0
We're unable to sign you in at this time. Please try again in a few minutes.
Retry
We were able to sign you in, but your subscription(s) could not be found. Please try again in a few minutes.
Retry
There may be a problem with your account. Please contact the AMA Service Center to resolve this issue.
Contact the AMA Service Center:
Telephone: 1 (800) 262-2350 or 1 (312) 670-7827  *   Email: subscriptions@jamanetwork.com
Error Message ......
Invited Commentary |

Vitamin D and Falls—Fitting New Data With Current Guidelines

Erin S. LeBlanc, MD, MPH1; Roger Chou, MD2,3
[+] Author Affiliations
1Center for Health Research, Kaiser Permanente Northwest, Portland, Oregon
2Pacific Northwest Evidence-based Practice Center, Oregon Health & Science University, Portland
3Department of Medical Informatics & Clinical Epidemiology, Oregon Health & Science University, Portland
JAMA Intern Med. 2015;175(5):712-713. doi:10.1001/jamainternmed.2015.0248.
Text Size: A A A
Published online

Extract

Vitamin D is of great interest to the medical and lay communities. Numerous observational studies (often cross-sectional) have examined the association between serum levels of 25-hydroxyvitamin D (25[OH]D) and various conditions. Low levels of 25(OH)D have been associated with increased risk of falls, fractures, cardiovascular disease, colorectal cancer, type 2 diabetes mellitus, depressed mood, cognitive decline, and mortality.1 However, such studies are subject to potential confounding and bias, and whether vitamin D supplementation reduces the risks of acquiring any of these conditions is less clear. Randomized clinical trials (RCTs) have not shown that vitamin D supplementation improves health, except in persons at high risk of falling, for which some studies14 have demonstrated a decreased risk of falls. Based on this evidence, the US Preventive Services Task Force5 (USPSTF) and the American Geriatric Society6 recommend vitamin D supplementation for persons who are at high risk of falls.

Figures in this Article

Sign in

Purchase Options

• Buy this article
• Subscribe to the journal
• Rent this article ?

First Page Preview

View Large
First page PDF preview

Figures

Place holder to copy figure label and caption
Figure.
Vitamin D Supplementation vs Placebo and Risk of Falls, Stratified by Baseline Vitamin D Level

The analysis was conducted with Review Manager 5.2 (http://review-manager.software.informer.com/5.2/). Data from Porthouse et al9 and Uusi-Rasi et al7 were obtained from the study authors, while data for the other trials were from published reports. Vitamin D levels were not measured in Porthouse et al,9 and the patients were recruited from primary care clinics. M-H indicates Mantel-Haenszel. To convert serum 25-hydroxyvitamin D level to nanomoles per liter, multiply by 2.496.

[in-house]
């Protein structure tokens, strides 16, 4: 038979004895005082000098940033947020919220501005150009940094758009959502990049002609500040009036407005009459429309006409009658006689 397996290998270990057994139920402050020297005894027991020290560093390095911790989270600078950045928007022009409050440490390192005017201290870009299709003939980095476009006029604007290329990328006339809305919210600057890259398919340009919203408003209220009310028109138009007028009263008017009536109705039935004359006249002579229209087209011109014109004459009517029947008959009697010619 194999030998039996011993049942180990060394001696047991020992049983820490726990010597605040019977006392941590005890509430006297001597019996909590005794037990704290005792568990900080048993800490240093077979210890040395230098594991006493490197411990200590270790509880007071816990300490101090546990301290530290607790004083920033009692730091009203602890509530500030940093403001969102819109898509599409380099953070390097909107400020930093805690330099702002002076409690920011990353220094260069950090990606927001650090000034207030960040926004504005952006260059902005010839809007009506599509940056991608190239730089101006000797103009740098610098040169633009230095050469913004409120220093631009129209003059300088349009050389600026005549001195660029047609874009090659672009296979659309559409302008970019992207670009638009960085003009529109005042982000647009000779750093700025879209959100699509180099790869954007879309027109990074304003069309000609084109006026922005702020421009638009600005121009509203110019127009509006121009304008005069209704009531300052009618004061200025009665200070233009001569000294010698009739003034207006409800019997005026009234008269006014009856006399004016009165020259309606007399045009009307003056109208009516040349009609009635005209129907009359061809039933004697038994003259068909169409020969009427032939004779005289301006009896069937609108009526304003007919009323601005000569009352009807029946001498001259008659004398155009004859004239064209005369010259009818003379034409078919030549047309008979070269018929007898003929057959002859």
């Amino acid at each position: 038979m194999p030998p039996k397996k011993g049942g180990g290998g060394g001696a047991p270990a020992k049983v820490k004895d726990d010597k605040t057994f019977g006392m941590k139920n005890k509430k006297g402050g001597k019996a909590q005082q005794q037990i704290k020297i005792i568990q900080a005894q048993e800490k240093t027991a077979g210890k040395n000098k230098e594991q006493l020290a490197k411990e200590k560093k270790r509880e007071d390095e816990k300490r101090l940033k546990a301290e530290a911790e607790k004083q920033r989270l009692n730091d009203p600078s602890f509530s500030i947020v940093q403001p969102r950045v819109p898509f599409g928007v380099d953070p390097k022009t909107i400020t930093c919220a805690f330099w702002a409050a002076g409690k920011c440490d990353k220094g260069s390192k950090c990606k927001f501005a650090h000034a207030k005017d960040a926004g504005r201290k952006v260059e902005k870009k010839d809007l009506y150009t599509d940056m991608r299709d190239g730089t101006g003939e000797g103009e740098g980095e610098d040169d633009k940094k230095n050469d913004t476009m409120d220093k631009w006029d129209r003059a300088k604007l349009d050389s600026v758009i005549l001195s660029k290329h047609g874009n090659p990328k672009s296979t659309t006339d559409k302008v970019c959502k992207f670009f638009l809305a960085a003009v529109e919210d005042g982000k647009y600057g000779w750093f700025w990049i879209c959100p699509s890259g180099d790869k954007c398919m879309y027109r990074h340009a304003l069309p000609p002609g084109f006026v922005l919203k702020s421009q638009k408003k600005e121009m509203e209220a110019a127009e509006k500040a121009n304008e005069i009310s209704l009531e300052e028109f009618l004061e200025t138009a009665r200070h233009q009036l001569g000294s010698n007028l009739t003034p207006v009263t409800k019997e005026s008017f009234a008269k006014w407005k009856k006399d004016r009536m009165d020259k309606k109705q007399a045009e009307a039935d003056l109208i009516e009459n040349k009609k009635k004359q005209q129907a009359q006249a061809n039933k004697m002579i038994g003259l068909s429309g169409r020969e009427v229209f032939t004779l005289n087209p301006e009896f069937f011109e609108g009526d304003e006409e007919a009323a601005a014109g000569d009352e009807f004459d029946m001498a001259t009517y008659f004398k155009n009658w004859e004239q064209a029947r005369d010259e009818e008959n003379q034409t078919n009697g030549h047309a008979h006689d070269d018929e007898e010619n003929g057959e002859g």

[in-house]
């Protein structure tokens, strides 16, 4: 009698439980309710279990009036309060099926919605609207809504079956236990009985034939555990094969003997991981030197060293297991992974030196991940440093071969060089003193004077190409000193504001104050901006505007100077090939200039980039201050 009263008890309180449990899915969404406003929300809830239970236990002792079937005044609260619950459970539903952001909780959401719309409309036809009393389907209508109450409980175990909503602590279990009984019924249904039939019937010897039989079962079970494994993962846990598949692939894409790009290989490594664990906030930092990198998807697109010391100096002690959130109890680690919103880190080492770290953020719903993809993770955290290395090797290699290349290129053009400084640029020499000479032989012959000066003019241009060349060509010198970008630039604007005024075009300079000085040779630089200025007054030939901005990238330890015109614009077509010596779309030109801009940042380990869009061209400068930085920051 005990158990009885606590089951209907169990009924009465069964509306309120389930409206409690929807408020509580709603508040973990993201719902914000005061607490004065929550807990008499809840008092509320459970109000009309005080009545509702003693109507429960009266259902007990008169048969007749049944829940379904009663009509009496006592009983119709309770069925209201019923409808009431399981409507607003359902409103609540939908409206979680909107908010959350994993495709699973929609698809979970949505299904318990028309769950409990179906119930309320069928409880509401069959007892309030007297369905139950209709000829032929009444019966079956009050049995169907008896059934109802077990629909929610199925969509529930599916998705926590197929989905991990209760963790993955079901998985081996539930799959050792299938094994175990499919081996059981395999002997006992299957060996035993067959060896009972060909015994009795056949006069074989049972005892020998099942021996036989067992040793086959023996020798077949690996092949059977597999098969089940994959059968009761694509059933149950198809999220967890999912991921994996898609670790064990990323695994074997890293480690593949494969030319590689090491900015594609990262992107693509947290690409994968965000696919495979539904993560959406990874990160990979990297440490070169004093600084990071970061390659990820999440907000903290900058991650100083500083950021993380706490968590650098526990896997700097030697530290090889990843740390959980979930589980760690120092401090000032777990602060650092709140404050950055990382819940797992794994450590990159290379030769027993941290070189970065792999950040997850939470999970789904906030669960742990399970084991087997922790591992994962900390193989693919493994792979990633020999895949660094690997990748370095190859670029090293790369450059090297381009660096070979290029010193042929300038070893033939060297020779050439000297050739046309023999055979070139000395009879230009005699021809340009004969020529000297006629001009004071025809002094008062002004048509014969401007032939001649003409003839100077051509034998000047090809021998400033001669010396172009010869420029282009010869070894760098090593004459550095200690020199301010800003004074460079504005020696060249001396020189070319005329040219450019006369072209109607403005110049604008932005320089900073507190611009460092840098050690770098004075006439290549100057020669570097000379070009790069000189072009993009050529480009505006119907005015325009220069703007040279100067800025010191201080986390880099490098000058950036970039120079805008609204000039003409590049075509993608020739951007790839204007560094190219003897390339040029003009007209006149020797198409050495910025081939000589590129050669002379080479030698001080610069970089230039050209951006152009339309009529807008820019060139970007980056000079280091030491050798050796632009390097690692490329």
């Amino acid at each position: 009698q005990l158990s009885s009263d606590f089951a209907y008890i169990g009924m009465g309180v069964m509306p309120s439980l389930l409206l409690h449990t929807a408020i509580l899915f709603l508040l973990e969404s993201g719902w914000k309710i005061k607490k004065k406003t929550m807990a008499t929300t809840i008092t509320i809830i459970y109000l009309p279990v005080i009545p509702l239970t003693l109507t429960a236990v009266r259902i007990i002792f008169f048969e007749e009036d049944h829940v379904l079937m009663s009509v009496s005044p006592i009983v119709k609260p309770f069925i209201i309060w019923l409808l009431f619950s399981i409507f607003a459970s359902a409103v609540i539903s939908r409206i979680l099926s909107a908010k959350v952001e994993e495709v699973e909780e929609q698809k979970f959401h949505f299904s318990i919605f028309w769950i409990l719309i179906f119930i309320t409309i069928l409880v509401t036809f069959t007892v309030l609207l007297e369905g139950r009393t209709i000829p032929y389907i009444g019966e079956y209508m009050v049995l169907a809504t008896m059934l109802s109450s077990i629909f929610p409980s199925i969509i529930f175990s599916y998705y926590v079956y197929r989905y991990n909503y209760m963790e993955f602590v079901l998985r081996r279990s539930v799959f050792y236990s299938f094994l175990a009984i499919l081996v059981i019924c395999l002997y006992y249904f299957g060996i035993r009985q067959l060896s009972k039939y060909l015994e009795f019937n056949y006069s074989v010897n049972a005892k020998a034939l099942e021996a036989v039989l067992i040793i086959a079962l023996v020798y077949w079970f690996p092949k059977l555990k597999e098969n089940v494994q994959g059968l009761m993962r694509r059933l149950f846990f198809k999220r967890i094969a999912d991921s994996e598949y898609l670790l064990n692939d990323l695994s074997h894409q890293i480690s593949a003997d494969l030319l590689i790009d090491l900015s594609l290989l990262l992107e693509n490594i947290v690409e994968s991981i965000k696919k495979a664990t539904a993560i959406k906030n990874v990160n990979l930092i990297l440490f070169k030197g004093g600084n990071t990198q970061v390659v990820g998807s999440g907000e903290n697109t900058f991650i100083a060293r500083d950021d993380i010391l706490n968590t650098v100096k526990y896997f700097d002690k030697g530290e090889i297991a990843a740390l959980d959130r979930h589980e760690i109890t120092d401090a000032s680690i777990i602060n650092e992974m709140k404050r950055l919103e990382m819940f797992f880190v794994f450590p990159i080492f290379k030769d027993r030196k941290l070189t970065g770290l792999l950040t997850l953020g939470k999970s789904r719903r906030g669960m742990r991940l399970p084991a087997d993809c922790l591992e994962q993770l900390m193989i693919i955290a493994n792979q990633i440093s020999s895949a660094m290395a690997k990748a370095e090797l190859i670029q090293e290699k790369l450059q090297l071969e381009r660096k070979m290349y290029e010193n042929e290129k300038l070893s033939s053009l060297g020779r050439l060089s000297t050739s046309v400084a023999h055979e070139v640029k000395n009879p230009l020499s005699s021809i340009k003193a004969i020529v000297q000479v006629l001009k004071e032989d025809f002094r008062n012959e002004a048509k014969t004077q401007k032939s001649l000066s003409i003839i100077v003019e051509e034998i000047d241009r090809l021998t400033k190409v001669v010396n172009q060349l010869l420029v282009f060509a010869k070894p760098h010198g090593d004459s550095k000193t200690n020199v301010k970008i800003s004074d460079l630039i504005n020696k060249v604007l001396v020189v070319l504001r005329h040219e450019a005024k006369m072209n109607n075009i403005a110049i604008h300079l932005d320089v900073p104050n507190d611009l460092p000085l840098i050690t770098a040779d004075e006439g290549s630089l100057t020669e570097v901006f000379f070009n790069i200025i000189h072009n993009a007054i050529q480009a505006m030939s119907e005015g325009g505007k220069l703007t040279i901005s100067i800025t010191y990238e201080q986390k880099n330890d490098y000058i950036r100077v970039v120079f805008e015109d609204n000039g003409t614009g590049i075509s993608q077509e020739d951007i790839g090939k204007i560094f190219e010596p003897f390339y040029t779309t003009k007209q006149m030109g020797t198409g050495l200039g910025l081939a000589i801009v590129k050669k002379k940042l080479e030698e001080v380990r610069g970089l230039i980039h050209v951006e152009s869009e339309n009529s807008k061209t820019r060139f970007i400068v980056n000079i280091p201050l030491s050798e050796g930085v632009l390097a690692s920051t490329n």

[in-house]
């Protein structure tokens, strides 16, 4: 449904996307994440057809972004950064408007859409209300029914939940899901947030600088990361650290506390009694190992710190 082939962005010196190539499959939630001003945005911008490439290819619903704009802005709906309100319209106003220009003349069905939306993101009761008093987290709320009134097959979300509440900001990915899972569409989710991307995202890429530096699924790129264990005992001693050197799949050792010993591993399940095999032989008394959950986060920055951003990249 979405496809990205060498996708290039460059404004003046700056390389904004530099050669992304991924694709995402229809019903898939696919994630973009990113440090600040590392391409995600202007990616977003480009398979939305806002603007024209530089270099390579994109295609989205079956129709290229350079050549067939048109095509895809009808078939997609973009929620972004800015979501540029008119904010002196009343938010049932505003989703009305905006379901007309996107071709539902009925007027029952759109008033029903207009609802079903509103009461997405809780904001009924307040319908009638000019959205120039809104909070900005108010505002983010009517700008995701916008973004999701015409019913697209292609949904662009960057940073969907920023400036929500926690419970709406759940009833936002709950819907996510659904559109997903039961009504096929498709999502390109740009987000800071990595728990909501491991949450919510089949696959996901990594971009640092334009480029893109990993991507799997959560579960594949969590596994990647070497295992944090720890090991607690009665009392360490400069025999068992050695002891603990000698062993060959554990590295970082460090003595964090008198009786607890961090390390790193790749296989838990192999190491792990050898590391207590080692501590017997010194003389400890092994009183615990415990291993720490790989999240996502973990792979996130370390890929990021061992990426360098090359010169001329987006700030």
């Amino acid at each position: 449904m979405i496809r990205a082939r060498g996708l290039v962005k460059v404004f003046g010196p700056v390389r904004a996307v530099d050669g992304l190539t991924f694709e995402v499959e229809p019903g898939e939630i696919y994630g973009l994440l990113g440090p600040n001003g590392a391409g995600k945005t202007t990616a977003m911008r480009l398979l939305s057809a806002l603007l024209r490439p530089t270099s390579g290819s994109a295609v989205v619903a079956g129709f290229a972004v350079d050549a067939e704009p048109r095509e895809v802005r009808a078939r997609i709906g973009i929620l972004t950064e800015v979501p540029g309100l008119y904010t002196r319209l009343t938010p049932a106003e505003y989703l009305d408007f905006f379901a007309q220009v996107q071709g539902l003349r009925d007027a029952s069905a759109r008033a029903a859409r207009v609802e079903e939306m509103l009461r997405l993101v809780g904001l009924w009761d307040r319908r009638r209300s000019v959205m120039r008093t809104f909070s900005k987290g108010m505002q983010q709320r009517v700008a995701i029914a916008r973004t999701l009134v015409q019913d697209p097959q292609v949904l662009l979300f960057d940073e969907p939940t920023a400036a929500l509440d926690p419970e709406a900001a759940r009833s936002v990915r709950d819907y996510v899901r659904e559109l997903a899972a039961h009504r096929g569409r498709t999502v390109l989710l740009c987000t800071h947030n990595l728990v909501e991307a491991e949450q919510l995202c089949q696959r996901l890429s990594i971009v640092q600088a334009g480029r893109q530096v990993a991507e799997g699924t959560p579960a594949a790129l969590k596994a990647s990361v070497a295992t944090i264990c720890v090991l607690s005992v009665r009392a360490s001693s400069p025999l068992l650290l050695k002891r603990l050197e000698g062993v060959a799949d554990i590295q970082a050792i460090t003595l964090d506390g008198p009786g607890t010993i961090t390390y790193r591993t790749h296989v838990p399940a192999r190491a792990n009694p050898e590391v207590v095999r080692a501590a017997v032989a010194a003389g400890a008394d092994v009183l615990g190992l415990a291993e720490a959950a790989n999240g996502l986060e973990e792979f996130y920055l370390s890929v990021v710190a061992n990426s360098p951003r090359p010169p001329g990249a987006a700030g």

Graphic Jump Location

Tables

References

Correspondence

CME
Also Meets CME requirements for:
Browse CME for all U.S. States
Accreditation Information
The American Medical Association is accredited by the Accreditation Council for Continuing Medical Education to provide continuing medical education for physicians. The AMA designates this journal-based CME activity for a maximum of 1 AMA PRA Category 1 CreditTM per course. Physicians should claim only the credit commensurate with the extent of their participation in the activity. Physicians who complete the CME course and score at least 80% correct on the quiz are eligible for AMA PRA Category 1 CreditTM.
Note: You must get at least of the answers correct to pass this quiz.
Please click the checkbox indicating that you have read the full article in order to submit your answers.
Your answers have been saved for later.
You have not filled in all the answers to complete this quiz
The following questions were not answered:
Sorry, you have unsuccessfully completed this CME quiz with a score of
The following questions were not answered correctly:
Commitment to Change (optional):
Indicate what change(s) you will implement in your practice, if any, based on this CME course.
Your quiz results:
The filled radio buttons indicate your responses. The preferred responses are highlighted
For CME Course: A Proposed Model for Initial Assessment and Management of Acute Heart Failure Syndromes
Indicate what changes(s) you will implement in your practice, if any, based on this CME course.

Multimedia

Some tools below are only available to our subscribers or users with an online account.

2,392 Views
3 Citations
×

Sign in

Purchase Options

• Buy this article
• Subscribe to the journal
• Rent this article ?

Related Content

Customize your page view by dragging & repositioning the boxes below.

See Also...
Articles Related By Topic
Related Collections
PubMed Articles
Jobs
JAMAevidence.com

Care at the Close of Life: Evidence and Experience
Exercise

Users' Guides to the Medical Literature: A Manual for Evidence-Based Clinical Practice, 3rd ed
An Illustration of Bias and Random Error

brightcove.createExperiences();